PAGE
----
Review: The Human Surge 3
by David Katz
- Argentinian director Eduardo Williams’ second feature, whose title is a wink at the notion of chronology, is a dazzling and curious piece of experimental filmmaking
As it was for De La Soul, and now for Eduardo Williams, three is the magic number. His first film, The Human Surge [+see also:
film profile], documented the lives of beautiful and doomed young people across his home country of Argentina, then Mozambique and the Philippines; now, in The Human Surge 3 [+see also:
film profile], its putative “sequel”, we alight on Peru and Taiwan, continental neighbours for two of those territories, as well as Sri Lanka. But crucially, the first Human Surge transitioned between these locales sequentially, whilst here, recurrent crosscutting – or, if we like, simultaneity – is the name of the game.
Williams has made yet another work, premiering in Locarno’s international competition, which cements his position at the forefront of global experimental film, especially in how that generic category rubs shoulders with the contemporary art world. It’s a glibly contradictory statement, but his output is really at once abstract and concrete: its essence, participants and image-making methods are completely vivid to us in our fragmented, globalised 21st century, but are offset by the glacial tempo employed in his editing, the lack of exposition and our estrangement from his authorial intentions. And, in keeping with Locarno’s programming, it expands the boundaries expected in documentary; reality is bent, broken, torn out of shape, yet reconstructed as something new.
Williams’ camera choice in this film is immensely pertinent to that last comment, perhaps liberating it from a more piercing sense of thematic depth, and making its concerns wholly related to the “image” (say that last word in a French accent, whilst mentally picturing Jacques Derrida, if you like). The entirety of The Human Surge 3 was captured with a 360° panoramic camera, affixed with eight lenses; these are rigs that capture VR-ready moving images to finally be viewed on headsets, only here, Williams’ footage is transposed onto a typical widescreen rectangle, suitable for cinema exhibition. This slightly off-centre use of the technology produces some marvellous and uncanny visual juxtapositions and manipulations; the exterior-shot actuality footage melts, sweeps and curves. Like many cutting-edge digital productions, camera angles can be determined exclusively in the editing stage; with this maybe-showy, but never indulgent, playfulness, he is basically guitar-soloing with the whole thing.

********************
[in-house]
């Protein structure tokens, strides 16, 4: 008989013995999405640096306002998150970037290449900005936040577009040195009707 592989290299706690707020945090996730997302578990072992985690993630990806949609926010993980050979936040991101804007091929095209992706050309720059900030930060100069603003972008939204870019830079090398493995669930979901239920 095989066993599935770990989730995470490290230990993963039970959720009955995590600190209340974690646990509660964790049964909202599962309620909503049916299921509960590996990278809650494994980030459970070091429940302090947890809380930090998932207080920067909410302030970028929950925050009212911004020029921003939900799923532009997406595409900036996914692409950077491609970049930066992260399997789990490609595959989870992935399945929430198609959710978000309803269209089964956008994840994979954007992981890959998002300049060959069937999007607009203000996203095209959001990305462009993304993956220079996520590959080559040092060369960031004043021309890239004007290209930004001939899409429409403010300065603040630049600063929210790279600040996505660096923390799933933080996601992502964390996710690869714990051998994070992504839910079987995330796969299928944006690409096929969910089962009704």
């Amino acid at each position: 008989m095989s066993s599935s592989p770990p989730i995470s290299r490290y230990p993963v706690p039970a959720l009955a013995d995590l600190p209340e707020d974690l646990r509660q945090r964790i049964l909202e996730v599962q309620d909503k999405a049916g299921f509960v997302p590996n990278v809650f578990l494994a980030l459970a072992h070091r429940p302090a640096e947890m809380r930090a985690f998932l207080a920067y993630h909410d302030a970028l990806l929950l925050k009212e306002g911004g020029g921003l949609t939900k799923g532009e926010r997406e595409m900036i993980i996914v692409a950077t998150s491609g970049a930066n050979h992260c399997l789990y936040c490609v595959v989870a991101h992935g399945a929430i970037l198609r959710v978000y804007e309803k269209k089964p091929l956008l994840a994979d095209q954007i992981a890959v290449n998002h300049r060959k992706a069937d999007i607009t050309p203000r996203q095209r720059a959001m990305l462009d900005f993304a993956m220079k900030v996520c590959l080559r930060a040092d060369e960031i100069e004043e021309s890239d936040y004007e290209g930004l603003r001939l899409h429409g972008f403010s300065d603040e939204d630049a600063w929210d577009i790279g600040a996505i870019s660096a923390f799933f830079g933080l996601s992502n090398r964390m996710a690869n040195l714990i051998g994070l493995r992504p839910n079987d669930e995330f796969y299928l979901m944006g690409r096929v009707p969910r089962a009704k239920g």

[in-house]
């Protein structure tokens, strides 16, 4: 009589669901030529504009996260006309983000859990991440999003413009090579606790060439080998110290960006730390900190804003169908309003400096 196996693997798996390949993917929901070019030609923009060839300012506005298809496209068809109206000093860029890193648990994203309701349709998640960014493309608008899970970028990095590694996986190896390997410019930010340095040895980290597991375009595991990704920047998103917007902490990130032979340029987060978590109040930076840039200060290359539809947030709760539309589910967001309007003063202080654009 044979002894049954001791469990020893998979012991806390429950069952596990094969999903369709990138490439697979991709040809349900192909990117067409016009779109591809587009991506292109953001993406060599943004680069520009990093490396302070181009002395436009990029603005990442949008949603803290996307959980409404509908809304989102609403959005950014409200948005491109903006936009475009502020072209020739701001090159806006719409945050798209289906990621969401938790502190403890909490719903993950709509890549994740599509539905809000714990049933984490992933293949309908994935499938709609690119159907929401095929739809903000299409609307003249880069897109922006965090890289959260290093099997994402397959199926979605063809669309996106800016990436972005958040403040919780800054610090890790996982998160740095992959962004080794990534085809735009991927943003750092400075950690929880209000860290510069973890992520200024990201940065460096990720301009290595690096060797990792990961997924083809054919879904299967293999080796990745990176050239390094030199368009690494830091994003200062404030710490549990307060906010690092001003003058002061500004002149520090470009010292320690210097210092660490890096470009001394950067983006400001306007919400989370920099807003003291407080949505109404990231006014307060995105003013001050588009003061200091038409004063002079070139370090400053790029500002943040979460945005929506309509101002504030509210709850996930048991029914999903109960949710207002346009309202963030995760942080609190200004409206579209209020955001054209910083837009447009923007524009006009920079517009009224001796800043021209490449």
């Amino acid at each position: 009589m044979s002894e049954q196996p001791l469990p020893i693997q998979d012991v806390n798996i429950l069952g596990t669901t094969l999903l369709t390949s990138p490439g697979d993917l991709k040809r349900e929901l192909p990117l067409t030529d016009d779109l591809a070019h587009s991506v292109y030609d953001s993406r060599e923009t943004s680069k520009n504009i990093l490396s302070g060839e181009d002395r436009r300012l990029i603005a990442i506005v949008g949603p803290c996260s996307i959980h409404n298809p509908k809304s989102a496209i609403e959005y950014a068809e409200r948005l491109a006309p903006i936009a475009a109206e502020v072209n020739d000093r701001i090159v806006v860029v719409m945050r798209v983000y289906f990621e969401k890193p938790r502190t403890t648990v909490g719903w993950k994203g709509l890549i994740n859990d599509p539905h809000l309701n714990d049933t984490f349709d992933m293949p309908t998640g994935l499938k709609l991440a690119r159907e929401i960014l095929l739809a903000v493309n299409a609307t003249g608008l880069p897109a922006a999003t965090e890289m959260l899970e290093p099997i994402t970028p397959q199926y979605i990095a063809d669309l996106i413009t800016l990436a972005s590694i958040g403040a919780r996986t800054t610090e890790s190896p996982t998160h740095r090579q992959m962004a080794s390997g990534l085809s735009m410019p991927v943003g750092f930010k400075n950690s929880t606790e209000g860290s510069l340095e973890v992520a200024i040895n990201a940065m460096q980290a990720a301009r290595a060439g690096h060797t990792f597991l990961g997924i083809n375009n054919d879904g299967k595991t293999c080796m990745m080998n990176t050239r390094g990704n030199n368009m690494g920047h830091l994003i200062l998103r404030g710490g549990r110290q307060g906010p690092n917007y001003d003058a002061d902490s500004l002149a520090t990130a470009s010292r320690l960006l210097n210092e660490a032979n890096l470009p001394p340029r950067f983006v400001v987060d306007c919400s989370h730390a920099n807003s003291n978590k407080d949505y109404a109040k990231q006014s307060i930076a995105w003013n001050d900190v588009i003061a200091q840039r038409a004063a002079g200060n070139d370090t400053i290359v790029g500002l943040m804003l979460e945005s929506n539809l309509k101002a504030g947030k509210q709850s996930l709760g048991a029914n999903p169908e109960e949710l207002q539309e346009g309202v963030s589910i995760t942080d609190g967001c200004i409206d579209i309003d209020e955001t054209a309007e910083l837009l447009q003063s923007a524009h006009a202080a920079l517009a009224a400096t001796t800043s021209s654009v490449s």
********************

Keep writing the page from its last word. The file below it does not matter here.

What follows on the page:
So what does all this have to do with these sites of supposed “alienation” and youthful arrested development, these countries remote from the Global North, or the “West”, which are typically subject to misleading and exoticising depictions? Abetted by Williams’ stylistic flexing and distortions, it’s sadly still an open question. The camera is set up so far away from his subjects that we can’t match the audio of their conversations to faces or lips moving; the subtitles, which have white- and yellow-coloured font to indicate audibly overlapping dialogue, can feel like an unrelated commentary on the images (as opposed to sound).
It’s impossible to attach names to the faces of the non-professionals he shoots, but what faces they are. Especially through what we glimpse in Peru, certain flecks of anger are noted: the Canadian salt mines are extracting their resources, and then there are the cordoned-off tourist enclaves populated by “millionaires and billionaires” that sit beside the marshes and the sloshing water current. One young man asks another, “What music do you like?”, which is answered by a jungle-set party sweatily soundtracked by digital cumbia, the homegrown electronic music genre. We’re witnessing, in all three places, natural landscapes that have existed for centuries, “observed” with tools of digital capture that create a slight undercurrent of surveillance. Maybe we can glimpse them on a 3D Google Earth rendering, on our phone or laptop, but it’s far better in the cinema, and through Williams’ eyes.
The Human Surge 3 is a co-production between Argentina, Portugal, Brazil, the Netherlands, Taiwan, Hong Kong, Sri Lanka and Peru. Its co-producers are Un Puma, Oublaum Filmes, Estúdio Giz, Revolver and Volos Films. International sales are courtesy of Rediance.
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